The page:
Pilate needed to be set free from fear of displeasing the angry, evil mob that confronted him; he needed to be set free from fear to do with Jesus what he knew was just; that is, to release him. The love of God would have given Pilate the strength he needed to treat his innocent prisoner justly. Had he possessed the love of God within, Pilate could not have harmed God’s Son. That liberating love of God, Paul said, “is shed abroad in our hearts by the holy Spirit which God has given to us” (Rom. 5:5). So then, for Pilate, God’s love was the truth he needed in his heart, but didn’t have.

Because the holy Spirit sets men free from evil influences, such as the wicked demands which this world makes of us all, John called the Spirit itself “the truth” (1Jn. 5:6). The Spirit will give you whatever truth you need to be set free from whatever binds you. Jesus said that every truth would come by the Spirit (Jn. 16:13), which is to say, all liberty is found by following after the Spirit. Knowing this, Paul wrote, “where the Spirit of the Lord is, there is liberty” (2Cor. 3:17). We might add to that, “Where the Spirit of the Lord is not, there is bondage.”

If the Spirit which makes us free is what leads us into all truth, as Jesus said, and liberty is found only where the Spirit of the Lord is, as Paul said, then we cannot be mistaken to say that those without the Spirit are still in bondage and are without the truth. This is certainly what Paul taught. He said that those without the Spirit of God were “none of His” (Rom. 8:9).

This message of the necessity of the holy Spirit is not given to condemn, but to enlighten and to liberate. If you have been taught that your sins are washed away, but you have not yet received the baptism of the holy Spirit, you need to be liberated from false teaching. The Spirit alone will do that, and when you receive the baptism of the Spirit, you will understand what I mean because your heart will be liberated from the influence of those who, too, need to be liberated from a wrong idea about the way of salvation.

Monday, February 8, 2010

What Makes You Distinctive?

There is neither Jew nor Greek;
there is neither bond nor free;
there is neither male nor female;
for you are all one in Christ Jesus.
Galatians 3:28

In Christ, NO earthly condition defines you. Do not allow ANY earthly thing to define you! Do not allow any man to persuade you to receive his label, for “you are complete in Christ”, and “he is our life.” You are neither a Jew or a Gentile in the world because “neither circumcision avails anything, nor uncircumcision, but a new creature” and “faith, that works by love.”

In Christ, you are neither tall nor short, black or white, young or old, American nor Asian, British, African, or Australian. You are neither Democrat, Republican, or Independent. If you are a part of anything other than Christ Jesus that makes you distinctive in this world, the Father is crying out to you, “Come out of her, My people!” There is nothing human about your Father, and in Christ, you are no longer human either, but you are deathless sons of God and ambassadors of the Father’s kingdom in this dark world.

Do not join any of the world’s religious clubs that set men apart from one another. In Christ Jesus, you are neither Muslim, Buddhist, Christian, Hindu, agnostic, or atheist. Anything that divides you from other people, except for Christ, is of the world and is not of the Father. Do not call yourself by any earthly thing, for all of God’s children are “strangers and pilgrims” in this life with Jesus. Do not join or partake of anything that sets you apart from others, for in Christ Jesus, “we are all “one body, and one bread”, and everything except Christ makes us different from one another in ways that are not of God.

Let the love of God be what defines you. Let His power and His truth be what defines you. Let the fruit of the Spirit be what makes you distinctive in this world. Let Christ live in you, and He will set you apart, in every way, from what is not good in God’s sight. The difference that God’s holy Spirit makes in us is the only difference that needs to be made.

Saturday, February 6, 2010

Prisoners to Freedom

“The Lord releases the prisoners.”

Psalm 146:7

“How you have fallen from heaven, O Lucifer, son of the morning . . .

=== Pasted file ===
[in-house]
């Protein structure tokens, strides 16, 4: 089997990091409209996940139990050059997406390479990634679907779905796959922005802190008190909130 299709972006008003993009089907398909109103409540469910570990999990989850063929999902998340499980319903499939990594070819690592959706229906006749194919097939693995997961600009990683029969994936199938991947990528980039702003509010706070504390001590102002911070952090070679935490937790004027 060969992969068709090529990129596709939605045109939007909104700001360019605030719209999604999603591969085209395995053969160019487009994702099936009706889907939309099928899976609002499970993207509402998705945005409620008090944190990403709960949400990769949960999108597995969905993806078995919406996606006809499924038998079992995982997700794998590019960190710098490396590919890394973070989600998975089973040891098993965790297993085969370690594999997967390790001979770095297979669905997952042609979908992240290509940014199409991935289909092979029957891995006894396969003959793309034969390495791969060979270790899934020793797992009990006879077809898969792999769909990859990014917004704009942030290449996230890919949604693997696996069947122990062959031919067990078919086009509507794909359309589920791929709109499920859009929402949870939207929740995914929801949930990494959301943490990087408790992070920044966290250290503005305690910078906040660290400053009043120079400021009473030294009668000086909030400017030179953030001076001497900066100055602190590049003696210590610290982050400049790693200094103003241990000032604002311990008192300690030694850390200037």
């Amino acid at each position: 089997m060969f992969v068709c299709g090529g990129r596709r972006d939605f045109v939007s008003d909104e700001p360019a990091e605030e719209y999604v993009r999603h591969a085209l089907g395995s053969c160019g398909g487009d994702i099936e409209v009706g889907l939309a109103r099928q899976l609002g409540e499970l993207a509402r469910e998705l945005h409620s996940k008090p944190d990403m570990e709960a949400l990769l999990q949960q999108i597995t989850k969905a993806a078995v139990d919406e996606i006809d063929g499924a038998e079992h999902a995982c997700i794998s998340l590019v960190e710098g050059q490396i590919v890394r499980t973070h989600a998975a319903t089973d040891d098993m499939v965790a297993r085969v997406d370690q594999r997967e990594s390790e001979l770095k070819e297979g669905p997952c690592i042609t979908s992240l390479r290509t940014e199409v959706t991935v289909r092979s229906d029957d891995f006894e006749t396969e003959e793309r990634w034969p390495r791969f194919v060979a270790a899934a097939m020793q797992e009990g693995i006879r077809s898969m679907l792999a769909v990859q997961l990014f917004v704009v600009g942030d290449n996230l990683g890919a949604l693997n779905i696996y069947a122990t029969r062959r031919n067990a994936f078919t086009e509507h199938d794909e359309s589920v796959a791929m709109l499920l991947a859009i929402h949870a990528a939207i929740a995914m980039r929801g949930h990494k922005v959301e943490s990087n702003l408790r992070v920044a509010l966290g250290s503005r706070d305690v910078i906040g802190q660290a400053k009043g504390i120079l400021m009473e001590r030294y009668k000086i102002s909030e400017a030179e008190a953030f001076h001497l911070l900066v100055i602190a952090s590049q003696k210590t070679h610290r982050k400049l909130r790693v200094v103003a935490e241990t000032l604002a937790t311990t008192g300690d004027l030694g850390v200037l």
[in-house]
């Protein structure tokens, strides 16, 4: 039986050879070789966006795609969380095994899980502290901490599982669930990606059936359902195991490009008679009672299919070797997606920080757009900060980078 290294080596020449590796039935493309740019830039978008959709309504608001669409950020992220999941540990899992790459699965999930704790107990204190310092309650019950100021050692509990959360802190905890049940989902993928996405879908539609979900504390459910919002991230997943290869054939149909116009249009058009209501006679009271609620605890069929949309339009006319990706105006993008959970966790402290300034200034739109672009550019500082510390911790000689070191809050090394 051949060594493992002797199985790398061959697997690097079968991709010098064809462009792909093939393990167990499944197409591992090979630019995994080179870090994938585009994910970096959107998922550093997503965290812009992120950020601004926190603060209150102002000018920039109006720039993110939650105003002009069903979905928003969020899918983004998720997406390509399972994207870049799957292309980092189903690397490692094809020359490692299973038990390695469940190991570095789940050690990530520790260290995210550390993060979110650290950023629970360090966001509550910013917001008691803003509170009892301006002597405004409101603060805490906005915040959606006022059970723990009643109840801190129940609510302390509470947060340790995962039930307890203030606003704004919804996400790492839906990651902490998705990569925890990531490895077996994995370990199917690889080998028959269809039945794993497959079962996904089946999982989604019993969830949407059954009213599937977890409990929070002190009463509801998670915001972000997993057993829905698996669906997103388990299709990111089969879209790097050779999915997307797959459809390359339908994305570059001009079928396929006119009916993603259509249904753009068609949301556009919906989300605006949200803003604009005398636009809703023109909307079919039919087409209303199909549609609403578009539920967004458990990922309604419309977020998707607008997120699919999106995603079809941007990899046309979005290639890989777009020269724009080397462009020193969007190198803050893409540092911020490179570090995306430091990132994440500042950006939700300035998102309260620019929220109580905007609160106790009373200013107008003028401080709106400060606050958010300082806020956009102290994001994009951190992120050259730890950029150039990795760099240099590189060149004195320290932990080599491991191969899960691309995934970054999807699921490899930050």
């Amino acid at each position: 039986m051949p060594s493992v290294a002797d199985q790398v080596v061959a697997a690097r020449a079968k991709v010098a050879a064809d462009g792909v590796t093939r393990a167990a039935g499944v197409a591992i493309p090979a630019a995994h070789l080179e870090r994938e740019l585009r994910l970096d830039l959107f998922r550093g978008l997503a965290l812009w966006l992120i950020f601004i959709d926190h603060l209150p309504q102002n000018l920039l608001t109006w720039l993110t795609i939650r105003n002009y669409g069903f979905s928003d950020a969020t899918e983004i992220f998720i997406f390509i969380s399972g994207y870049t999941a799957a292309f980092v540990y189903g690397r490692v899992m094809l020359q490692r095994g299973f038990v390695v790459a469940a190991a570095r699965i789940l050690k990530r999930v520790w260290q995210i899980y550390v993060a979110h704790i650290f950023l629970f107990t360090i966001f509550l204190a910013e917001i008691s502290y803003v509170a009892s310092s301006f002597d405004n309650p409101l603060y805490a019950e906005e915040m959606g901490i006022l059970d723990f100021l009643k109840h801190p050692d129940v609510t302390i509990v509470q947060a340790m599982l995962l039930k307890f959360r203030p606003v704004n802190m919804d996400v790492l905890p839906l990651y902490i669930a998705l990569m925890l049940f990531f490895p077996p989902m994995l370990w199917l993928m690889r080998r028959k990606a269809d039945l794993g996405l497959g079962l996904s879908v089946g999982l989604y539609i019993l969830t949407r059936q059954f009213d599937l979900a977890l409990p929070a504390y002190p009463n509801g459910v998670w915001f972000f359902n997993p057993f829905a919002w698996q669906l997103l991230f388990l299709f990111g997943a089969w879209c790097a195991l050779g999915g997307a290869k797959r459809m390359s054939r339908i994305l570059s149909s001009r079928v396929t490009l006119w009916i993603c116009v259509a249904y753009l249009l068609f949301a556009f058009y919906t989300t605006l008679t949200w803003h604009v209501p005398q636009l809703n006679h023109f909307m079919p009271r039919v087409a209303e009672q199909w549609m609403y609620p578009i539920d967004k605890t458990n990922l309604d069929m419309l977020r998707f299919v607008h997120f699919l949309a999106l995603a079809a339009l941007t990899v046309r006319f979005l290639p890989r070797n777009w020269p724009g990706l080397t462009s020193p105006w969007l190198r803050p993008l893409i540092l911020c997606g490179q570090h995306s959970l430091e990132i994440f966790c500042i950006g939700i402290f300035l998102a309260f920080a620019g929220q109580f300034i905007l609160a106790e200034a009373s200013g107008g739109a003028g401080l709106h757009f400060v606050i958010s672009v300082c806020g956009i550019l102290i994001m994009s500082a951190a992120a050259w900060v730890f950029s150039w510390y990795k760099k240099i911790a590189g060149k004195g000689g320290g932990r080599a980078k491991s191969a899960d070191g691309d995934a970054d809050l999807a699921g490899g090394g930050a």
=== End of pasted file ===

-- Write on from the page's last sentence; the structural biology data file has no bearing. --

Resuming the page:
who opened not the house of his prisoners.”

Isaiah 14:12, 15-17

God is not a beggar. He and His ministers do not beg for money, and they do not beg for praise or for followers. “Whosoever will” means that those who want to follow Jesus are allowed to, but it also means that all who do not want to follow Jesus are allowed to follow their own heart instead. Jesus makes us so free that we cannot escape the liberty he has given to us.

Long ago, Jesus taught me to be like him and never put pressure on people to be a part of my ministry if their hearts were not in it. Consequently, I have never gone out looking for “members” or by any means attempted to persuade anyone to join in this ministry. Nor have I ever put pressure on the people God sent to be a part of this ministry to stay once they were here. Nor yet have I ever pursued after anyone who chose to no longer associate with me and my work. I leave all that up to God, and I thank Him for every one He sends to help, and for every one He takes away. Every person now associated with me in my work knows that if he or she chooses to leave, I will not ever chase after them, trying to change their minds. They know they are perfectly free to do what is in their hearts to do. I would not have it any other way.

In fact, decades ago, the Lord told me to offer a “money-back guarantee” to any person who became a partner here with me, but who – for any reason whatsoever – afterward regretted supporting this ministry with their tithes and offerings. God and His ministers are not beggars. And I have imitated my heavenly Father in making sure that every person working with me is doing so only because they truly want to, by making sure that they know (1) they are free to leave at any time and (2) if they want their money back, they can have it. (For obvious tax reasons, this refund can only apply to money given within the most recent fiscal year.)

The freedom with which the Son makes us free is so real and so all-encompassing that it can be frightening to consider. God is so much a God of liberty that He will have no unwilling servants. Of course, there will be dire consequences for unfaithfulness because every one of us will reap what we sow; still, God has determined that we be free to choose not to serve our Lord if we don’t want to. He will make real promises, but He will not manipulate; He will warn, but He will not threaten; and He will plead, but He will not hound those who turn from Him and go another way. God’s wayward children may be dearly loved and sorely missed, but when Jesus makes us “free indeed”, part of that gift of ultimate freedom is the freedom to cease from serving him if love for the world enters in. He will let us go if we insist on it. After all, he makes us “free indeed”, if we are not free to choose disobedience and rebellion, then we are not free to choose love and faithfulness. If we cannot turn from him and embrace eternal death, we are not free at all.